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Madeira: So Much More Than Sweet
By Rich Cook
Nov 8, 2023
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Madeira brings different images to mind for different people.  Some see a beautiful island off the coast of Morocco, while others conjure images of a nearly full dusty squat bottle with a paper label tucked into the rear of a cabinet above the stove, used once years ago for some recipe experiment.  Others see a bottle with fairly simple painted information and an official-looking seal, perhaps with a date going back decades or longer.  Most often, people think dessert.  Madeira can be all these things – and more, as I learned at the Madeira Wine Experience in Los Angeles in October.

Madeira the place is the largest (about 286 square miles) and most populated (about 250,000) island in the Madeira Archipelago which includes the islands of Porto Santo and the Desertas.  Though it’s closer to Morocco, it’s one of two Autonomous Regions of Portugal.  It was claimed by the Portuguese in 1419, though it may have been visited by Norse explorers as early as 900 AD.  It’s in a subtropical climate, characterized by dry Mediterranean style summers and wet winters – perfect for growing grapes.  Except for the fact that it was covered in trees (“madeira” means “wood”) – which led the original settlers setting fire to virtually the entire island to make agriculture possible.  

Today a fair portion of the island is terraced for growing grapes and other agricultural products – approximately 1175 acres are under vine.  For reference, the Napa Valley AVA covers about 192 square miles and has about 45,000 acres under vine.  Within that 1175 acres, there are approximately 2000 growers, and they mostly sell their grapes to six main producers.  We’re talking small production!  The grapes grown included Sercial, Verdelho, Boal, Malvasia, Tinta Negra, Bastardo and Terrantez, a traditional Madeira variety that was nearly extinct but is being revived by a few growers at the behest of one producer.  

Once fruit gets to the producers, the process for making Madeira is unique in the world of wine.  After initial fermentation is complete the wine is fortified with grape brandy, racked to barrel and then made to “cook” under heat, forcing oxidation and other chemical processes.  It is thought that this cooking process came about by a happy accident, when a barrel shipped across the sea was returned unsold, having baked in the sun for weeks, and found to have become an entirely different animal, so to speak.  While we use the term “maderized” to indicate a fault of oxidation in regular table wines, in Madeira it’s not a fault – it’s a highly desirable characteristic.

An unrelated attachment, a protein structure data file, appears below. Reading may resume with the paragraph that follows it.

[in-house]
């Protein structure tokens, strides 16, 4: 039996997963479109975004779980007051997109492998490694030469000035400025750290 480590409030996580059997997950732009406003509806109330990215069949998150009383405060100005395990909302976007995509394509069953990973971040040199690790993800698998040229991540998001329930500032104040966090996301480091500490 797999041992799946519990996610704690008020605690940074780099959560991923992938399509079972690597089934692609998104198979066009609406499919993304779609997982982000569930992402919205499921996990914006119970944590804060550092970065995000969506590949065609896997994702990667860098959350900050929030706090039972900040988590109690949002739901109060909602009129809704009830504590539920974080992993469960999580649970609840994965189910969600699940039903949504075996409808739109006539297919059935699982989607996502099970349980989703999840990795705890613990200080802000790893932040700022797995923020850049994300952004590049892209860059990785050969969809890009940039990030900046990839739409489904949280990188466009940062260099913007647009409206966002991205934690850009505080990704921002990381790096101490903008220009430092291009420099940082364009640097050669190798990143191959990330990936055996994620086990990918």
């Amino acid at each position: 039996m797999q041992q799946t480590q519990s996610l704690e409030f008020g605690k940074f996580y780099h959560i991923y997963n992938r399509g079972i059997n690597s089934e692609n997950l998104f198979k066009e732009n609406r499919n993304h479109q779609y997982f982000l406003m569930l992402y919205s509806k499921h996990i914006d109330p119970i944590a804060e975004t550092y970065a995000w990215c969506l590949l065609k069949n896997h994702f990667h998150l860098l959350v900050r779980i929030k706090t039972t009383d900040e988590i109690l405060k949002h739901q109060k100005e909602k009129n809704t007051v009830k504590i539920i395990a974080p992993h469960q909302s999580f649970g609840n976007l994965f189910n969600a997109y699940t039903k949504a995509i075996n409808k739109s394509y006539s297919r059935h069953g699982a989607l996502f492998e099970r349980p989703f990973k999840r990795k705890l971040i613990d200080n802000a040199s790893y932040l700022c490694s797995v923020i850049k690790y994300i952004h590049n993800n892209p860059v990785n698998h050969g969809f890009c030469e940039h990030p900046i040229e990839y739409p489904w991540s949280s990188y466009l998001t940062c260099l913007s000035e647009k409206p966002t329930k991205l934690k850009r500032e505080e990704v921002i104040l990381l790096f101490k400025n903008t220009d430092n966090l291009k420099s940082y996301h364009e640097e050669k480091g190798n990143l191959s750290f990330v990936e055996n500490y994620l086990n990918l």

Today, the cooking process is more controlled.  Two methods are used.  Estufagem – a high speed, carefully controlled method uses large heating tanks to force heat the wine at temps between 113° and 122° Fahrenheit for at least 90 days before going to barrel.  This method is used for wines meant to go to market quickly and typically spend five years or less in barrel.  The more traditional Canteiro method goes straight to barrel after fortification and spends a minimum of two years there on the higher racks in the barrel room where the temperatures typically fluctuate between 68° and 95° Fahrenheit.  Wines can be bottled at that point, or at any point along the way.  Some wines spend several years or even decades in barrel before bottling.

After tasting several examples, it seems that the time in the barrel is where the magic happens.  To explain in somewhat simplistic terms, as the wine sits in the barrel “cooking,” in addition to oxidation, evaporation is occurring, meaning that water and alcohol are leaving the solution while sugar and acidity are becoming more concentrated.  Barrels are also topped off periodically with another barrel (imaging 50 barrels of wine, with one used to keep the others full along the evaporation process) concentrating things even further.  So, the wine is incrementally becoming more dense, more sweet, and more acidic as time passes.  Consequently, it’s possible to end up with a wine with vibrant acidity that tames sweetness, making an old wine seem incredibly fresh and vibrant.